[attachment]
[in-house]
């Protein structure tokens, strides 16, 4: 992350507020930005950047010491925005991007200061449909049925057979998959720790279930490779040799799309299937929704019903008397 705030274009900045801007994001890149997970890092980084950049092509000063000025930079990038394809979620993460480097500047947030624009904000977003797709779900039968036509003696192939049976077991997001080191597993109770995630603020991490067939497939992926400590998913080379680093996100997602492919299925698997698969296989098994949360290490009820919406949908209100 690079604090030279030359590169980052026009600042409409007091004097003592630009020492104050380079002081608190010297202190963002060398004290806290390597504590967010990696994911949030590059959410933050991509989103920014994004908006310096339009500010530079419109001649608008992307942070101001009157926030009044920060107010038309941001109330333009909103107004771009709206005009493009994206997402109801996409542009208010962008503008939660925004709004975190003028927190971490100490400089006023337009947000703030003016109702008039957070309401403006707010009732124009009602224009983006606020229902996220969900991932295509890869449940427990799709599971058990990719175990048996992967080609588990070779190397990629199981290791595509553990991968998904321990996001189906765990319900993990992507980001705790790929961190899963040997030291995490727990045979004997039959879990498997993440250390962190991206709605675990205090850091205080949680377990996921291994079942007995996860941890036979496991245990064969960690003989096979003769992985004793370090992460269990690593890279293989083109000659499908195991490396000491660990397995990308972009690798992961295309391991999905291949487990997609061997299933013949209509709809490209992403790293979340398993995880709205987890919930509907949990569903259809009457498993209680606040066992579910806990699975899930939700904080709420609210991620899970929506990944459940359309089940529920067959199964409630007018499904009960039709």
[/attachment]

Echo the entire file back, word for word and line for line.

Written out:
[in-house]
């Protein structure tokens, strides 16, 4: 992350507020930005950047010491925005991007200061449909049925057979998959720790279930490779040799799309299937929704019903008397 705030274009900045801007994001890149997970890092980084950049092509000063000025930079990038394809979620993460480097500047947030624009904000977003797709779900039968036509003696192939049976077991997001080191597993109770995630603020991490067939497939992926400590998913080379680093996100997602492919299925698997698969296989098994949360290490009820919406949908209100 690079604090030279030359590169980052026009600042409409007091004097003592630009020492104050380079002081608190010297202190963002060398004290806290390597504590967010990696994911949030590059959410933050991509989103920014994004908006310096339009500010530079419109001649608008992307942070101001009157926030009044920060107010038309941001109330333009909103107004771009709206005009493009994206997402109801996409542009208010962008503008939660925004709004975190003028927190971490100490400089006023337009947000703030003016109702008039957070309401403006707010009732124009009602224009983006606020229902996220969900991932295509890869449940427990799709599971058990990719175990048996992967080609588990070779190397990629199981290791595509553990991968998904321990996001189906765990319900993990992507980001705790790929961190899963040997030291995490727990045979004997039959879990498997993440250390962190991206709605675990205090850091205080949680377990996921291994079942007995996860941890036979496991245990064969960690003989096979003769992985004793370090992460269990690593890279293989083109000659499908195991490396000491660990397995990308972009690798992961295309391991999905291949487990997609061997299933013949209509709809490209992403790293979340398993995880709205987890919930509907949990569903259809009457498993209680606040066992579910806990699975899930939700904080709420609210991620899970929506990944459940359309089940529920067959199964409630007018499904009960039709």